The film industry’s economic impact in Georgia has soared from $241.5 million in 2007 to $9.52 billion in 2017.

“Film productions bring in business as far as catering, local jobs for stylists, makeup artists, construction workers, electrical workers,” said Murray. “And then while they’re there, they’re sometimes buying hotel rooms, they’re paying the location fees, they’re working with the city to close roads and paying those fees, they’re working with local businesses.”

Gaster of the North Carolina film commission noted that these kinds of ripple effects are among Durham’s losses at not seeing The Best of Enemies filmed in town. But, he said, “Durham will still benefit because the project has been made to look like it is Durham. There’s still the Durham story.”

(Photo at top: An image from the film’s trailer depicts Durham in 1971.)  

Do women and people of color get a fair share of government contracts?

Durham is a diverse city where black residents account for 37 percent of the population and people of Hispanic origin represent 13 percent. But officials are concerned the groups do not get a similar share of city contracts.

“I continue to be floored by how many of the businesses we’re working with have zero people of color,” Councilmember DeDreana Freeman said at a City Council meeting last week. “It’s really disturbing.”

The Council signed off on five deals with contractors that will cost almost $2.2 million. Only two of those deals met goals for contracting with minority and women-owned businesses. For the other three projects, goals for minority and women-owned business participation were not set.

City officials say they’ve been aware of the challenge for years. In 2013, the city commissioned a study to analyze the disparity in government contracting practices.

The study found that over a five-year period, Durham spent $206.1 million, but only $5.5 million — or less than 3 percent — was awarded to minority and women-owned firms.

The city established goals for minority and women business participation using the findings of the study. Construction contractors, for instance, should include minority-owned businesses in 11 percent and women-owned businesses in 7 percent of a project.

The Equal Business Opportunity Program requires contractors to “make good faith efforts” to meet these targets. However, some contracts are not assigned goals because there are no minority or women-owned firms available.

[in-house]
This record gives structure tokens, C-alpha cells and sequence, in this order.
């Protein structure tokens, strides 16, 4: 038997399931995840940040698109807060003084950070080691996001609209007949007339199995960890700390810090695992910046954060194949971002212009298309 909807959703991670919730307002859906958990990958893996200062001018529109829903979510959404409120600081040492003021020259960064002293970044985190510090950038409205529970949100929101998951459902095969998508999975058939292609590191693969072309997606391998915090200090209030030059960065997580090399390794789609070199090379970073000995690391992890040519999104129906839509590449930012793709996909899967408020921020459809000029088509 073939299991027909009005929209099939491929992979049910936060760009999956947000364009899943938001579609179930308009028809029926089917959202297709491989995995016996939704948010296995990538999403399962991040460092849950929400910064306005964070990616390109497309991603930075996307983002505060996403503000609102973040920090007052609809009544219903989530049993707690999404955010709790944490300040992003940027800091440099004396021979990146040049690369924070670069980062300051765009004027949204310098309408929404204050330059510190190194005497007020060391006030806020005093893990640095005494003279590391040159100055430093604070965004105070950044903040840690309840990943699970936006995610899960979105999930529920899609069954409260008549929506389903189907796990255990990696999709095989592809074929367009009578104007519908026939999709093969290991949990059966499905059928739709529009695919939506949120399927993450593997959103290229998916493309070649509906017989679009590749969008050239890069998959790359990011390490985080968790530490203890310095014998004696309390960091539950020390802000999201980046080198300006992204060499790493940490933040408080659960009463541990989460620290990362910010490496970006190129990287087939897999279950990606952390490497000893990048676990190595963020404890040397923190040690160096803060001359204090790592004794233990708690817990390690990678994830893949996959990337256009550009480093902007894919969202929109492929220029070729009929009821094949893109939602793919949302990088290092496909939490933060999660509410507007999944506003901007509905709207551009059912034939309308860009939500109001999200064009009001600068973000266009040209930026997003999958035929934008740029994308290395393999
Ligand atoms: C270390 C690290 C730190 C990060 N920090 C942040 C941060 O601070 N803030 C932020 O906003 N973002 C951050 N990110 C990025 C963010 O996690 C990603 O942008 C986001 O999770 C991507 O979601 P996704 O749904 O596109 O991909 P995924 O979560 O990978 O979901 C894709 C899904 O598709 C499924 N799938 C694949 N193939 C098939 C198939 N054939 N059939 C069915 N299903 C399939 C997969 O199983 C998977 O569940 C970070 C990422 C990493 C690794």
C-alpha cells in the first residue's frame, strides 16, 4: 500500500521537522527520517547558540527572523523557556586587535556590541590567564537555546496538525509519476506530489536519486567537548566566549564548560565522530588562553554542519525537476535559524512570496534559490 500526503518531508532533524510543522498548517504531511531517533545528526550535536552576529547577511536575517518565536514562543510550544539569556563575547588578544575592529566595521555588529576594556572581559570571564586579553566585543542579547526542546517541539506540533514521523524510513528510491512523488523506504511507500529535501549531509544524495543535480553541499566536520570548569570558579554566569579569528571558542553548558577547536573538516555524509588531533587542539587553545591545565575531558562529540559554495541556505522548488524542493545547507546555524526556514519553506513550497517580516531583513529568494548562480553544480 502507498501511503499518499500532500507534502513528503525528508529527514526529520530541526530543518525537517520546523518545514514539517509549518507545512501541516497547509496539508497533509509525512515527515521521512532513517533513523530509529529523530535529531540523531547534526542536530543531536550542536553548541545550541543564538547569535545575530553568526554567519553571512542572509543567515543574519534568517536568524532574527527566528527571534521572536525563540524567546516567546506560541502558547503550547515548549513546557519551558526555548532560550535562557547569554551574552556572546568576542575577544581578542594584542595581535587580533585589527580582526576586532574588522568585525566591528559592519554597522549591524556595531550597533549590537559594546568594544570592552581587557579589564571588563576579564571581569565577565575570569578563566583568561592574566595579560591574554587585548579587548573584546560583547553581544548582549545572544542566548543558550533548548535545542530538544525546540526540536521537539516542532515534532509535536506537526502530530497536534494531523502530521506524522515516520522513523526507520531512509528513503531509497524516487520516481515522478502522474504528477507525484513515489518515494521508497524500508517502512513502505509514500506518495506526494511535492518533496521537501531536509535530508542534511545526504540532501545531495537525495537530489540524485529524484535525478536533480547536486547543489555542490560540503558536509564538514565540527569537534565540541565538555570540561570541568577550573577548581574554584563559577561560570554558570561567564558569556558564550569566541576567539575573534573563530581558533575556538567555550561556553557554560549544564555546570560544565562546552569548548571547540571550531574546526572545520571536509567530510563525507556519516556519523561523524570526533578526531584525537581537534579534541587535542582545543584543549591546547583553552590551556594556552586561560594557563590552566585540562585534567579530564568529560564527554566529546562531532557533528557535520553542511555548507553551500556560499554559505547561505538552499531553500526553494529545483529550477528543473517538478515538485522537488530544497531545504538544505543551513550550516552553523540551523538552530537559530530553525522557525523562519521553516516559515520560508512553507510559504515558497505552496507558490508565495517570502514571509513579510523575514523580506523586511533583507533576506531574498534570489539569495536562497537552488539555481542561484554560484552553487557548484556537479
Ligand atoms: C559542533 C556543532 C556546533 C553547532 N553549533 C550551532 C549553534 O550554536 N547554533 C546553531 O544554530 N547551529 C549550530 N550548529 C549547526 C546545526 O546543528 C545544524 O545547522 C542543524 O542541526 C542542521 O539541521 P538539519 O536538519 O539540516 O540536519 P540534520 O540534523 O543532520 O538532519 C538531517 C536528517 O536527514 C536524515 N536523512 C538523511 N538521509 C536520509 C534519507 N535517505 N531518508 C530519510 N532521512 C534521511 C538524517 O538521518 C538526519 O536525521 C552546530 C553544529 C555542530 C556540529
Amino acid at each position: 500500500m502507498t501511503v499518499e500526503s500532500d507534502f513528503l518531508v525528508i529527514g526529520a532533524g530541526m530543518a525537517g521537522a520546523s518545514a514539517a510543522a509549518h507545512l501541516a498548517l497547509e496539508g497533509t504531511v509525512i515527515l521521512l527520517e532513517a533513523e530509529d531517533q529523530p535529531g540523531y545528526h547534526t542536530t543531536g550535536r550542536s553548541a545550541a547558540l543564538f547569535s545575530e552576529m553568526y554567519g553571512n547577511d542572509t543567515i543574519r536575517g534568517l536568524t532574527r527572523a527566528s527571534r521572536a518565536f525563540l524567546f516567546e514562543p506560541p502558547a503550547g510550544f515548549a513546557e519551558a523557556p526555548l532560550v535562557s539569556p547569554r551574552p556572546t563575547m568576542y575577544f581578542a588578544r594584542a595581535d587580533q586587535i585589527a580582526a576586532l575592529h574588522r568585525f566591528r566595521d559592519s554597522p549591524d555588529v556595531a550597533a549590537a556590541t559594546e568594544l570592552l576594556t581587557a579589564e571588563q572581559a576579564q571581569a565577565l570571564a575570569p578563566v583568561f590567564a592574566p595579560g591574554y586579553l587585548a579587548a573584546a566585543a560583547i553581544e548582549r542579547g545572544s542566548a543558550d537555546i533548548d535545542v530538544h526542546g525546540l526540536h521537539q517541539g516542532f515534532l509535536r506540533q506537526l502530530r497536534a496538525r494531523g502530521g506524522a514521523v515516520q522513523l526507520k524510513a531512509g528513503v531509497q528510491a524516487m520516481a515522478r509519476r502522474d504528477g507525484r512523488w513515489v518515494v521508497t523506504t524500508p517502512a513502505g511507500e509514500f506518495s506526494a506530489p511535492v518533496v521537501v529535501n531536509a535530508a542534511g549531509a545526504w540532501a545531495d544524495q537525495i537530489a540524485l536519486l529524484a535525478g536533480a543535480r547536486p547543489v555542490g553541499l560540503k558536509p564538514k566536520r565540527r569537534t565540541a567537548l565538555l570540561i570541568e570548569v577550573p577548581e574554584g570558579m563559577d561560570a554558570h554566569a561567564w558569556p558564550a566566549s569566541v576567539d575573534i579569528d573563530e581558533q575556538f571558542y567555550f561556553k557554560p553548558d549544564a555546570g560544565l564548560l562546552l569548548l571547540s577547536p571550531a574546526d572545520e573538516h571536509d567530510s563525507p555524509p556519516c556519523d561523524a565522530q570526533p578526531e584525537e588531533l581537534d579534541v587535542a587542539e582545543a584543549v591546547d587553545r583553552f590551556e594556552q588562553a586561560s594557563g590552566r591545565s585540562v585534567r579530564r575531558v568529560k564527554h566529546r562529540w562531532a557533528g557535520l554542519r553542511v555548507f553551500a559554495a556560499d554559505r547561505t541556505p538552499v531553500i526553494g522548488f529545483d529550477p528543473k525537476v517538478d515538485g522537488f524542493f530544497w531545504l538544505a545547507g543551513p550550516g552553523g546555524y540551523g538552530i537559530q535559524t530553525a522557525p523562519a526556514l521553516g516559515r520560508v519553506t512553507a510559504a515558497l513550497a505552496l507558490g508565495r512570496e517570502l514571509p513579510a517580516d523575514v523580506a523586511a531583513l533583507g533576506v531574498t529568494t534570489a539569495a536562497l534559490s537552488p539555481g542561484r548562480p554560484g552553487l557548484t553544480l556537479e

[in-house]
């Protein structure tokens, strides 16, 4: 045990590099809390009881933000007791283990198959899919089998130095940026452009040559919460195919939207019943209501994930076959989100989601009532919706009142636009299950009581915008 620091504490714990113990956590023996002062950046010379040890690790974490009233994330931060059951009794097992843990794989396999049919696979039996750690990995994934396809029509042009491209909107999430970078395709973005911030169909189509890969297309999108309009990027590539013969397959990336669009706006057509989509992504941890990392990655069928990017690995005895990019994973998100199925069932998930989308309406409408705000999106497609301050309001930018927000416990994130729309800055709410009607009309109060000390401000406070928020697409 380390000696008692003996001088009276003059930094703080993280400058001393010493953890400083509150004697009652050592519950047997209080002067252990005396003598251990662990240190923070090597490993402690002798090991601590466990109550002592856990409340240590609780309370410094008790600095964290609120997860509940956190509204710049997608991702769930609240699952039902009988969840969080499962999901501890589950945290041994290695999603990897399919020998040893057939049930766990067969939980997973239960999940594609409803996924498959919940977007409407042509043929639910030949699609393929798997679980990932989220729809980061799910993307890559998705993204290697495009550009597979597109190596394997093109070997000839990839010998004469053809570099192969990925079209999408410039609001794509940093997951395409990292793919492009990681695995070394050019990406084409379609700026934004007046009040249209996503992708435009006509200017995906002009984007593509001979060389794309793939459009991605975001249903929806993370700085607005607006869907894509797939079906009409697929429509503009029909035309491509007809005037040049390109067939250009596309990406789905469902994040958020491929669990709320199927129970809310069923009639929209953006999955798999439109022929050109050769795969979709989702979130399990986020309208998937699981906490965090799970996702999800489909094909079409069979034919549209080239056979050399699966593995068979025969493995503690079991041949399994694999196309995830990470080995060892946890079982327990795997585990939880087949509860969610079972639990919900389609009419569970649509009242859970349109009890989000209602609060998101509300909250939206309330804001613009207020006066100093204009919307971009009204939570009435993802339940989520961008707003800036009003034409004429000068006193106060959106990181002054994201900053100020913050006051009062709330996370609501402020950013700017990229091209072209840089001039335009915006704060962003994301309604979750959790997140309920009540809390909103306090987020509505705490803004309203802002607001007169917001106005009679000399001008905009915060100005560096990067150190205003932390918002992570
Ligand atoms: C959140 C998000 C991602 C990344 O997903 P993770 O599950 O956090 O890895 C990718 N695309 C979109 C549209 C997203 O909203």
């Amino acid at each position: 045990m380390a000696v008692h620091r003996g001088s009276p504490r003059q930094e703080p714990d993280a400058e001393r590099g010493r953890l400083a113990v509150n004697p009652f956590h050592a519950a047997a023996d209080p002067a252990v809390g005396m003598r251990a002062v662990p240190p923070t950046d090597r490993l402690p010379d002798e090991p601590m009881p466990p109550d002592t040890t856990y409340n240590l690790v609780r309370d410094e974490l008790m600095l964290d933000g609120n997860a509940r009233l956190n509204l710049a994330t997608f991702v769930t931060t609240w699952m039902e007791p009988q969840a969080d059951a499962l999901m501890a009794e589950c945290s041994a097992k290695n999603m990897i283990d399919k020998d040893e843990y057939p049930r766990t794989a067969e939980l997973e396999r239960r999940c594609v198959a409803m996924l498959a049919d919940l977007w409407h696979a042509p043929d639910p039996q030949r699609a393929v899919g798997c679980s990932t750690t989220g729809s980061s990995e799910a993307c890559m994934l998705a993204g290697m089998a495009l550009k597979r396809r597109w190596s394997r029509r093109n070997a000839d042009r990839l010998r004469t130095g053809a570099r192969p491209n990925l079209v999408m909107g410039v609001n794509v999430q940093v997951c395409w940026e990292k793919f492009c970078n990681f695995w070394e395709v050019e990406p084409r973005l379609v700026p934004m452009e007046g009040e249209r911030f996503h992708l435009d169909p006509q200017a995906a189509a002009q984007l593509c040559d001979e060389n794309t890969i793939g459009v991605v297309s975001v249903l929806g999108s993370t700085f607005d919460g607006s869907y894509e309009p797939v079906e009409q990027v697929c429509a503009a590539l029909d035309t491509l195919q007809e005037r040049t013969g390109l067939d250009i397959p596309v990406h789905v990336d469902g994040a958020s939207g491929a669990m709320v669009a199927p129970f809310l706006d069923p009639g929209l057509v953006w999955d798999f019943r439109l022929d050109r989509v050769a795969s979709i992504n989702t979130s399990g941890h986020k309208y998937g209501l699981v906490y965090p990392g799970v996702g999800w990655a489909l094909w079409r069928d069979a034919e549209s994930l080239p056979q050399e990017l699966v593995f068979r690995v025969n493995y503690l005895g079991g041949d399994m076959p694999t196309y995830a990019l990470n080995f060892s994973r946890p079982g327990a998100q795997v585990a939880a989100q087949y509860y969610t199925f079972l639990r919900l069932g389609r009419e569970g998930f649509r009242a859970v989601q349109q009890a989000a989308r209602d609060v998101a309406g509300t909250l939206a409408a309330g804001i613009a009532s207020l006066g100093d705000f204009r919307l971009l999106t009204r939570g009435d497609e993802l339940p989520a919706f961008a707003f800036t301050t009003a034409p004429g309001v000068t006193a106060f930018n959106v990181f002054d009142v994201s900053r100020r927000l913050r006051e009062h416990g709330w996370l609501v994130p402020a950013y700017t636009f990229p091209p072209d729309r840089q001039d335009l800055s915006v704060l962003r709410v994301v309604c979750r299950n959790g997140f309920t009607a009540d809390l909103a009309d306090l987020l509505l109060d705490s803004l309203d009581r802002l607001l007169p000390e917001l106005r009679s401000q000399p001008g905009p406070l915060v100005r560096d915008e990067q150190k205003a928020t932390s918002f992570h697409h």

“If [contractors] can’t meet the goals … they have to say why,” Mayor Steve Schewel said. “And the reason usually is there are no women or minority-owned businesses that have the ability to do that certain skill.”

At the meeting, Schewel said that the city can focus on developing minority and women businesses so that they become eligible to win government contracts.

“That is a bigger societal problem we’ve got to solve in our education system,” Schewel said. “We also need to be thinking as a city about how we’re going to help some of our folks who do have technical skills but don’t have business experience.”

Earlier in the meeting, Councilmember Mark-Anthony Middleton suggested postponing the scheduled vote to appoint twelve people to the newly established Racial Equity Task Force. His reasoning was that only one of the twelve appointees is an African-American man.

“For a racial equity task force in a southern American city where nine African-American males applied — for it to be just one African-American male on the task force, I think optically, is a shortcoming on our part.”

Freeman and Councilmember Vernetta Alston echoed the concerns.

Now, the appointments will be reconsidered at the Council’s Sept. 20 work session.

Middleton ended his remarks by reminding his fellow councilmembers that until the task force is functional, people of color in Durham still have a voice.

“There is a working group in our city that should be mindful of racial equity issues: us.”